Indoor air quality has a close correlation to the heating and cooling industry. The filter for your HVAC traps dust, dust mites, mold, dirt, pet hair and dander, and other debris before it can enter your HVAC system and vents. The filter not only helps keep coils and vents cleaner, but it prevents those particulates from exiting through the vents and spreading throughout the home.
As the days here in the Phoenix area turn cooler, the fall brings heavy blooming for grasses and other plant material, making the air heavy with pollen. Allergy sufferers struggle due to the pollen combined with air inversion we experience here. Itchy eyes, runny noses, fatigue, sore throats, headaches, and dizziness are all symptoms of poor air quality.
But air quality problems aren’t limited to pollutants from the outdoors coming in. Air quality is also adversely affected by things which are already in the home or activities the occupants do or fail to do which can promote poor air quality. For example, even in upscale neighborhoods, homeowners will sometimes let their air filter remain unchanged for months. That’s an essential maintenance task which is easy to perform. Here are some other suggestions to improve air quality in the home.
Use the vent fan when cooking
Particulates from cooking, such as grease, may not add to poor indoor quality so much on their own, but leave a residue on walls and ceilings to which other pollutants can cling. By using a vent fan and keeping kitchen walls and cabinets clean by periodically removing this buildup with a good degreaser, the pollutants in a kitchen can be minimized.
Vacuuming with a high-quality HEPA air filter will reduce contaminants in the home without throwing more contaminated exhaust into the air if the vacuum has a HEPA filter. It’s helpful to vacuum often and wash the filter on a regular basis as well as mopping and dusting regularly. This includes all surfaces in the home.
In addition, sheets and pillows should be washed frequently, and a mattress and pillow cover used to protect bedding. By keeping closet doors tightly closed, it will minimize the opportunity for clothing fibers and dust to spread.
Mold is the bane of an allergy sufferer, but even a non-sensitive individual can suffer when mold is present. The use of the fan, when showering or bathing and repairing leaks immediately, will prevent the chance for mold to grow. Homeowners should have mold areas treated promptly by a professional unless they’re very small.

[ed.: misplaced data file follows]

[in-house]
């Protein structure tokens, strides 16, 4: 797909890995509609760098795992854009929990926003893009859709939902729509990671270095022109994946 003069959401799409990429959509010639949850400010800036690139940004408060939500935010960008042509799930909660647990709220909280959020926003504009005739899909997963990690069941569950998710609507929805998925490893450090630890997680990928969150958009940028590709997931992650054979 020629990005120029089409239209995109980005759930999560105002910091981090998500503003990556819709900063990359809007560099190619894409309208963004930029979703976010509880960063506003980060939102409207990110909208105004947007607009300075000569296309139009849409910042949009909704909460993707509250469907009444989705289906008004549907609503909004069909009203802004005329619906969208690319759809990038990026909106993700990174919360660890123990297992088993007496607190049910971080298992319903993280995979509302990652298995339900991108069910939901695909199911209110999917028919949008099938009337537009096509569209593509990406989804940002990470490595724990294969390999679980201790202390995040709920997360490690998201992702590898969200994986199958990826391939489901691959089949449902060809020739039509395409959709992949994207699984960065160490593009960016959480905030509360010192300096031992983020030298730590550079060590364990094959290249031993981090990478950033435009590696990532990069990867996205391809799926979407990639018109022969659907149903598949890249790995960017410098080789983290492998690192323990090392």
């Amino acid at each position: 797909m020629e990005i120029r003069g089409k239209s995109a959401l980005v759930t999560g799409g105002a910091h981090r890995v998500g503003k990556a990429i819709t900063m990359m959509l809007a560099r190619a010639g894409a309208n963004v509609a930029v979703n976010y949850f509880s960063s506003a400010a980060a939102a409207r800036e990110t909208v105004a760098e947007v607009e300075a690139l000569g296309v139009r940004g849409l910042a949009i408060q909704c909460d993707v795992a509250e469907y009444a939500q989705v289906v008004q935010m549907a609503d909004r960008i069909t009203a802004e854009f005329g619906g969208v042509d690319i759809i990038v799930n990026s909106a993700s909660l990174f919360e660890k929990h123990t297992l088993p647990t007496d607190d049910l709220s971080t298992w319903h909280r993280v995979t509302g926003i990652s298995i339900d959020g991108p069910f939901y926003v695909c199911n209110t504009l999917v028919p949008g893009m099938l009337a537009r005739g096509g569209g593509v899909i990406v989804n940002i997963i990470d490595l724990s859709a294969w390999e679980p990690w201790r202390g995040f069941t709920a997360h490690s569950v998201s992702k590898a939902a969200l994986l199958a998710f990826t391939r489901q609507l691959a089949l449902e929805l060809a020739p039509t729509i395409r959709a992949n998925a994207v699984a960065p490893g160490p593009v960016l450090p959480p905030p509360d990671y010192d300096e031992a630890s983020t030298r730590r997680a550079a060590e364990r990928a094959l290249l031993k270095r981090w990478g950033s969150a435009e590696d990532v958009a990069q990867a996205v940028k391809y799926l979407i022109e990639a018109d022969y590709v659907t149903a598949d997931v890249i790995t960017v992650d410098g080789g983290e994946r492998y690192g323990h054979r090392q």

Painting projects should be done outside, or windows and doors opened if painting walls. Use of air fresheners, scented candles, perfumes, scented fabric softeners, cleaners, and soaps can cause or exacerbate allergy symptoms.
Keep it out
Use welcome mats outside and inside the front door. If an extremely sensitive allergy-sufferer lives in the home, people may remove their shoes at the front door. The welcome and door mats should be cleaned frequently, as should any pets. Use caulking and seals to prevent roaches, and by association, their allergy-producing fecal matter.
Tabletop or whole-house filtration systems.
Since the humidity here in the Valley is low, whole-house filtration systems aren’t as popular as they are in other places, however, tabletop filtration systems are becoming more popular.
Tips for highly sensitive individuals
If a home has particularly sensitive allergy sufferers, hardwood floors and tile are easier to clean and hold fewer contaminants. Pets should not be allowed in their bedrooms or bed. If a ‘new smell’ emanates from newly-purchased furniture or other large-scale items, homeowners should consider putting them in storage or some other off-site location until the material has had time to ‘breathe.’
Periodic HVAC service
During a periodic HVAC service, the technician will change the air filter, lubricate the moving parts, perform other diagnostic tests and tasks and clean areas the homeowner can’t reach, such as coils and other components. This will also give the homeowner a chance to discuss various filters with the technician, depending on the unit.
While this list is by no means comprehensive, it can help the occupants of a home begin to fight for better air quality.
If you need refrigeration or heating service in your Phoenix-area home, call All-Temp Refrigeration and Heating at 480-376-7548. Call today!